Quality and Standard of Arabic Teaching 'A Major Concern'

Quality and Standard of Arabic Teaching 'A Major Concern'
By James Mullan
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The importance of improving the level of Arabic taught  within schools in the UAE has been underlined by the hosting of a teacher's conference on the subject held yesterday in Abu Dhabi.

The conference was organised jointly by the Abu Dhabi Education Council (ADEC) along with Aldar Academies and Cambridge Education.  Entitled 'My Language is My Identity' it was attended by 61 teachers from schools in Abu Dhabi.

There have been many issues raised over the years by the authorities as well as by other interested parties such as employers about how Arabic specifically is taught in the UAE. This varies from so-called 'contamination' of classical Arabic by more colloquial forms of the language, to concerns raised about the ability of graduating pupils to use the language effectively, particularly in written communication.

The teaching style of Arabic teachers who themselves have been taught according to the 'sticks and sweets' method of punishment and reward has also been a cause for concern.  This has led to some private schools in the UAE, particularly those teaching the American and British curricula, to recruit Arabic teachers who have experience teaching pupils in the UK and in the States.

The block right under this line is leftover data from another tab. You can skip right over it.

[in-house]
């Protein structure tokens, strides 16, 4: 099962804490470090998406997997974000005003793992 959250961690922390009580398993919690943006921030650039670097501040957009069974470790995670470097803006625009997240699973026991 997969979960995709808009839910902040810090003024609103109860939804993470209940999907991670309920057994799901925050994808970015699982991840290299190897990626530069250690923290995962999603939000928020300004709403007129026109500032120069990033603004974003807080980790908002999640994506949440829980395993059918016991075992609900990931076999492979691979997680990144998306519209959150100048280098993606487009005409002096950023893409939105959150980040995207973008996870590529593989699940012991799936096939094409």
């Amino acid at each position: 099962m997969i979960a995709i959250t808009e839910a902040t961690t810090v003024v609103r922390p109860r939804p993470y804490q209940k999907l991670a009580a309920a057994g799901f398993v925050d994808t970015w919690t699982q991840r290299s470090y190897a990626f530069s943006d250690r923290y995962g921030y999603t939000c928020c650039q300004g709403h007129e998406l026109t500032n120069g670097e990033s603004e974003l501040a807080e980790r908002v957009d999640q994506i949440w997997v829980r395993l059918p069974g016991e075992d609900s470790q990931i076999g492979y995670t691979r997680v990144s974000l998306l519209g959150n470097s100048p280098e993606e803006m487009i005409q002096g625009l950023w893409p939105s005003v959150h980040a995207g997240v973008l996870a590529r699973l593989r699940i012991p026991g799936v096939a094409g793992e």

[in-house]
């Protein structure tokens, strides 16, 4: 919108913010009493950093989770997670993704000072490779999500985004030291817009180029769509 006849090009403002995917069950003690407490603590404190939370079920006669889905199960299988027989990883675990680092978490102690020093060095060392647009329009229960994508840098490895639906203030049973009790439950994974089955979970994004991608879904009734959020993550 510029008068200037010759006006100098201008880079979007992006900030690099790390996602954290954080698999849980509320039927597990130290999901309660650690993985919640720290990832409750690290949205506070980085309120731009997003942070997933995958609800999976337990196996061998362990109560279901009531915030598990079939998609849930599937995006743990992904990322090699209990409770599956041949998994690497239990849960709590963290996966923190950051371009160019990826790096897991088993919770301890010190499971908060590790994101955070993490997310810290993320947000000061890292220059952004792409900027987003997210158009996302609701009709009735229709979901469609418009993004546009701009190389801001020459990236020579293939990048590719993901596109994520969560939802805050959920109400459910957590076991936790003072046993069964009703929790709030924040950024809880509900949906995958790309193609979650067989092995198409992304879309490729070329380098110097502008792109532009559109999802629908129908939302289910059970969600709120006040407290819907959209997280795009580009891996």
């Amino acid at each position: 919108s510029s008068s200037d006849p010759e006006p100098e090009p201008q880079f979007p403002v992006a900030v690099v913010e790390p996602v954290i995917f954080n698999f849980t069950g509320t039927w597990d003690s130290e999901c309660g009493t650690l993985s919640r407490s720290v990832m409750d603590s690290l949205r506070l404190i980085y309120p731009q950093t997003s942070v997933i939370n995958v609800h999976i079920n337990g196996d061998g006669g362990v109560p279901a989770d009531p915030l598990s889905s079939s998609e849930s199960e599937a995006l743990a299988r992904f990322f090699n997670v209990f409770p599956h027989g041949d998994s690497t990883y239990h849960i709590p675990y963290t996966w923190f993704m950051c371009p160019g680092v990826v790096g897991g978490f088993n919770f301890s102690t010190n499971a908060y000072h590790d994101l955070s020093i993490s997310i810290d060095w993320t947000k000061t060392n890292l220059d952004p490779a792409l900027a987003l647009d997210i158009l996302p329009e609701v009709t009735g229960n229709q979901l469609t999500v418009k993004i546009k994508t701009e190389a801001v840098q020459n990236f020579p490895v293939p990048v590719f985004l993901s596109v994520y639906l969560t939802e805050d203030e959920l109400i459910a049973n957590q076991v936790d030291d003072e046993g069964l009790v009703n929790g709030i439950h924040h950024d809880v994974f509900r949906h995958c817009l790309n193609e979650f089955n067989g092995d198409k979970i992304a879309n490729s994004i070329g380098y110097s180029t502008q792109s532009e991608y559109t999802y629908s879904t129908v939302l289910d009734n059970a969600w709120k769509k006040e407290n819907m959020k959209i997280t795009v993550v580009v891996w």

The issue of Arabic is further complicated by medium of instruction being English within private schools, meaning often Arabic pupils often leave education with a good spoken Arabic, but weaker ability to write in the language. That is in spite of the fact that Arabic is a core subject for all pupils, whether in private or public schools in the UAE, and students study Arabic up to three hours a week from the age of four.

 

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